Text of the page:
Bookmark Beat: EP 7

Let's make building things... possible!

I spent my afternoon yesterday helping some friends in Philadelphia plan their first-ever hackathon, so please forgive this day-late bookmark beat… I'm really excited to share more details about that as the event gets closer 🧑🏽‍💻

This week, I geek out about the latest sounds (yes, sounds) from the James Webb Space Telescope folks at NASA, what it takes to create a Figma plugin and how to build, maintain and organize a design system…

If you vibe to this sort of sound, you can subscribe to updates via Substack

An intro: Surround sound… in SPACE!

If you follow me on Twitter, you've likely already seen how excited I am about the new audio tracks that NASA released this week. “A team of scientists, musicians, and a member of the blind and visually impaired community worked to adapt Webb’s data… to make Webb’s images and data understandable through sound – helping listeners create their own mental images.”

Here's the quick links to the two new tracks:

Don't forget to scroll further down each page to read about what each sound represents 🎶


Let's talk about Figma plugins

Ever since Figma announced its plugin API in 2019, developers have been finding clever ways to extend its functionality for designers, developers and anyone whose use-case Figma hadn't already been built for. One of the biggest niches in the plugin space has been in theming and design systems.

For example, Themer speeds up the arduous process of creating and switching themes within team libraries. It was also just rewritten in my favorite JavaScript framework, Svelte! Tom Lowry, the creator of Themer, described what new features come with this rewrite in a recent tweet.

…but what I'm most excited about is what a new wave of plugins written in Svelte means for the Design community at large! Here's why:

  1. Svelte is much more approachable than other programming languages with its step-by-step tutorial and its 'use the platform' ethos
  2. Designers are constantly being told to “learn to code” yet the examples they have to build are usually something unexciting, like a todo-list app. Building your own tools is one of the best ways to learn new skills, since you'll be more likely to finish something that's actually useful to you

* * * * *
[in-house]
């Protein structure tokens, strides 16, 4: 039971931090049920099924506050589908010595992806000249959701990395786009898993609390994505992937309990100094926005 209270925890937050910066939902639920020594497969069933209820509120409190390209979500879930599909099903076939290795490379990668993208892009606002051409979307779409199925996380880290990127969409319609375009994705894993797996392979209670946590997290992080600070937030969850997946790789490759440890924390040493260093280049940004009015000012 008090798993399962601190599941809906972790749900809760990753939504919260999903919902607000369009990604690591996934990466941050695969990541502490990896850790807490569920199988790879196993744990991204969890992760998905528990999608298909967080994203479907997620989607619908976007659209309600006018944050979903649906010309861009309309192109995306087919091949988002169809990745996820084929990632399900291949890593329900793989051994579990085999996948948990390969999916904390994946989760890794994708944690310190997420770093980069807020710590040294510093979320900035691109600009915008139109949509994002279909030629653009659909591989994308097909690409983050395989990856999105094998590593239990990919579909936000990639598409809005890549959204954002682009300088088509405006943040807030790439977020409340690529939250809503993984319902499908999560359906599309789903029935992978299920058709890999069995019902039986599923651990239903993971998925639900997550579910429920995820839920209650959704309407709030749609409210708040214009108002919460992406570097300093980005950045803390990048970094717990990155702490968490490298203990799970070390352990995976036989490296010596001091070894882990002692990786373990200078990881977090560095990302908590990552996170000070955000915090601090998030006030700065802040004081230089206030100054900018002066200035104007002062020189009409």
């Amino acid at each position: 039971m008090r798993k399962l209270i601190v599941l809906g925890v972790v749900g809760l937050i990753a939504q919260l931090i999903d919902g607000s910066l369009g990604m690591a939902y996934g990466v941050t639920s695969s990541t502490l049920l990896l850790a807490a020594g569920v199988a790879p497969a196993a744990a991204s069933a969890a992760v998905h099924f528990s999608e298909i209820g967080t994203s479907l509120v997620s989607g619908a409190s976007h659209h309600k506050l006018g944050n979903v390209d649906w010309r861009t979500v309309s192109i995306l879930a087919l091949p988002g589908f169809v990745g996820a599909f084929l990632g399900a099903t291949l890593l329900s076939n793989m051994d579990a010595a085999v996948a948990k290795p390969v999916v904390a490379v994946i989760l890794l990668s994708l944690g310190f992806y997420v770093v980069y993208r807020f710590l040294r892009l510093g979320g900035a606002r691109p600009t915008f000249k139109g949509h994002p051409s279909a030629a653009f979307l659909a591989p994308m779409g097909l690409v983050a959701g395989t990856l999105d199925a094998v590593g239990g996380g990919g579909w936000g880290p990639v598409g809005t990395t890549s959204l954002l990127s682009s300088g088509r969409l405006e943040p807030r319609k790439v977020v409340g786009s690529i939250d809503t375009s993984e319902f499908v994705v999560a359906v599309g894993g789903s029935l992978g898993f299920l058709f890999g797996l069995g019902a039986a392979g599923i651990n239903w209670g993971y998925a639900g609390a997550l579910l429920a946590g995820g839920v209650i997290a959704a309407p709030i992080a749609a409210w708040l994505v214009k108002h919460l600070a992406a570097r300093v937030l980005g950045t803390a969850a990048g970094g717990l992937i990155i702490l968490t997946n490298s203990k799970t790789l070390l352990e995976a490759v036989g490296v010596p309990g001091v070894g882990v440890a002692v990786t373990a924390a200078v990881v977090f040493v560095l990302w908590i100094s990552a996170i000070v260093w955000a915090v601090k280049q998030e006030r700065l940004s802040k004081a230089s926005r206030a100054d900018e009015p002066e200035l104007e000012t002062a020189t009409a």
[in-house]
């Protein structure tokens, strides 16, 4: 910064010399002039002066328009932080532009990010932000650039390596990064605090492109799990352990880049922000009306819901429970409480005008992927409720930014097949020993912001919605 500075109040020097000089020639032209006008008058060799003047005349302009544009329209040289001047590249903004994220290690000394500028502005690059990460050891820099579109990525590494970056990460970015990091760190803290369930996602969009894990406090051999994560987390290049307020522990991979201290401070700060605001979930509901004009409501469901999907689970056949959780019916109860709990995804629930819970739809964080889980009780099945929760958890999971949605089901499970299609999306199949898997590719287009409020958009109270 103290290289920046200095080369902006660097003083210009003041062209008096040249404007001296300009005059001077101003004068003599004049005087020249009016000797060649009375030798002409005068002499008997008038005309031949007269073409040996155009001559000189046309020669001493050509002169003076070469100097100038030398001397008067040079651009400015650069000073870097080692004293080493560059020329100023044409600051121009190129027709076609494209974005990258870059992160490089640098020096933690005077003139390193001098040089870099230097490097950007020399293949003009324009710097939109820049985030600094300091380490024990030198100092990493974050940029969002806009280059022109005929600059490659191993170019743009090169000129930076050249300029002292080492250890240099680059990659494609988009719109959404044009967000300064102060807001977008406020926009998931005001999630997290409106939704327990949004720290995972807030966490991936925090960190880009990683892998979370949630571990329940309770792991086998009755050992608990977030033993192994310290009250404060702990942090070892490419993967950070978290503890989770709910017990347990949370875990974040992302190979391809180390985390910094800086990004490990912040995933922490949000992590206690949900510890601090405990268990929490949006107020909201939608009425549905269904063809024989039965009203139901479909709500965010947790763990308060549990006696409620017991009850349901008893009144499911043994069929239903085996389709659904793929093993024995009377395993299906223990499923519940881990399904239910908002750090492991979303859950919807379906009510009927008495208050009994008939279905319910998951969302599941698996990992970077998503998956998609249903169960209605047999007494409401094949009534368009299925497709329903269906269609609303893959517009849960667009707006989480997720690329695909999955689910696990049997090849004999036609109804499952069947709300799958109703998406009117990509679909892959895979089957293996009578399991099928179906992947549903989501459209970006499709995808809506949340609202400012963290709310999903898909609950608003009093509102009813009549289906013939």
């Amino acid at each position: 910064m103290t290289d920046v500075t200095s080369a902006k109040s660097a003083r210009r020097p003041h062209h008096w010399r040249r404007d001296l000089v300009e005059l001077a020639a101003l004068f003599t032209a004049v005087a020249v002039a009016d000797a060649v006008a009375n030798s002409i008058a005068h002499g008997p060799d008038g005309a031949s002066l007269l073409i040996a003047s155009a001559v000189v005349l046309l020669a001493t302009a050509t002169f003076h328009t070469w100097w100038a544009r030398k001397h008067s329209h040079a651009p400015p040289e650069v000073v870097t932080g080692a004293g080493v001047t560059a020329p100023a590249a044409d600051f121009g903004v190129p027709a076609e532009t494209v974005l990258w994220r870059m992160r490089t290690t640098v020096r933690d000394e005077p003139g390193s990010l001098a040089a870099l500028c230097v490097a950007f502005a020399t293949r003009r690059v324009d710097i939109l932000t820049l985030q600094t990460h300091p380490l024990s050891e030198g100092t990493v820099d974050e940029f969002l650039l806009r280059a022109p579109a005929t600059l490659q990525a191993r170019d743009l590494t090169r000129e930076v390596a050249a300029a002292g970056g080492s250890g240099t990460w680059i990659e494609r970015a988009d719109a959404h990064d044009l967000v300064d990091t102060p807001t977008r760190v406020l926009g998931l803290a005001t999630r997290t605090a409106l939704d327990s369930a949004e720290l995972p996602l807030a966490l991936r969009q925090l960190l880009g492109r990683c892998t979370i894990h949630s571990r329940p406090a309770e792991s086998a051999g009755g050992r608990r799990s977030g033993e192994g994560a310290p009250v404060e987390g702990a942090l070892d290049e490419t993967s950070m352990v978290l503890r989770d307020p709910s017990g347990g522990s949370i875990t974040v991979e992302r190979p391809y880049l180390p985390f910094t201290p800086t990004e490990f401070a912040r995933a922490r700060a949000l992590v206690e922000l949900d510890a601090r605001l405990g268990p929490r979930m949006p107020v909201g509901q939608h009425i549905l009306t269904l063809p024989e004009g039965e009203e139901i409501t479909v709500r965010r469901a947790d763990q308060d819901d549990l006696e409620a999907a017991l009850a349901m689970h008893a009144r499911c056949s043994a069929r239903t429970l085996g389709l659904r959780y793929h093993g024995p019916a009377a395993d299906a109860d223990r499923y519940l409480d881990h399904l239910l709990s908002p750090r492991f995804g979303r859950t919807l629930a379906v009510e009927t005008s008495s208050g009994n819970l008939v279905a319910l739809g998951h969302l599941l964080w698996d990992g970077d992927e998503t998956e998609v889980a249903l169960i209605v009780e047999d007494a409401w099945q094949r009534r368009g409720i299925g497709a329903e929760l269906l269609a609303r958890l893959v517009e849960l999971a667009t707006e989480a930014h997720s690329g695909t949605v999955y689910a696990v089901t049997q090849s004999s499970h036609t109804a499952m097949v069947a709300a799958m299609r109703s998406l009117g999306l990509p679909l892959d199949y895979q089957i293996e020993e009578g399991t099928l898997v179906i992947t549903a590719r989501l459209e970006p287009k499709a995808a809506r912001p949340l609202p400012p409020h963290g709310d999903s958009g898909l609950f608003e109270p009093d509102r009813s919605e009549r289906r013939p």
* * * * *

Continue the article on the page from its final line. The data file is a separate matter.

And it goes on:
3. Building tools for others and sharing them (for instance, within the Figma community) is a great way to get your name out there, help others, and learn about workflows outside of your day-to-day

When I was writing this month's Svelte Newsletter, I stumbled upon this step-by-step guide to building a Figma plugin in Svelte. If you're interested… try it! Build a plugin 🛠️

I'm so excited to see what folks make with these new foundational tools!

Speaking of foundations…

There's been a lot of new design system content written this month! From the story of the Nucleus design system to ZeroHeight's reflection on the design of people systems, it's been great to read about how teams have been dealing with the inevitable conflict that arises out of the shared goal of “building a shared design toolkit.”

Stepping away from the people side and into the code, this developer-focused guide for building a design system is one of the most practical and detailed post I've read on the subject. I love that the author doesn't shy away from the complexity of share storage, many stylesheets, and all the other decisions that come with a non-trivial design system.

Coda: A different sort of system design

Sometimes, I find things that are so outside of my realm of understanding that I can't help but pry them open out of curiosity. This week, it was this website on preparing for system design interviews scratched that itch…

The first few chapters felt familiar. Sure, I know what technologies power the web and I have a good sense for what it takes to hook them all together… Heck! My personal website used to run on a tiny Apache server that I had to manually upload PHP files to 👴🏼 But, after reading through the first few chapters, I found my respect for my engineering colleagues exponentially increasing alongside the word count 😉

I think it's important that designers try their best to understand the materials that make up what our team is building. Just like an architect should know when to use wood or metal, a designer should have a sense for what constraints a REST, GraphQL, or gRPC backend bring with them - compared to an app built with Long polling, WebSockets, or Server-Sent Events (SSE), for instance.

So, if you're curious, maybe check out a couple chapters of this one… it's worth the brain workout!

Now let's get to the…

Tweet of the week

We built all of GitHub, with zero initial funding, with absolutely no grind culture of any kind, ever.

I promise, whatever Thing you're building, it does Not Need culturally enforced exploitation to happen

~ @anaisbetts in response to a, now deleted, tweet by @oven_sh that extolled the virtues of overworking in their job ad

Thanks for reading this (somewhat more geeky) bookmark beat! What did you think? Have you subscribed yet?

See ya next beat 🥁!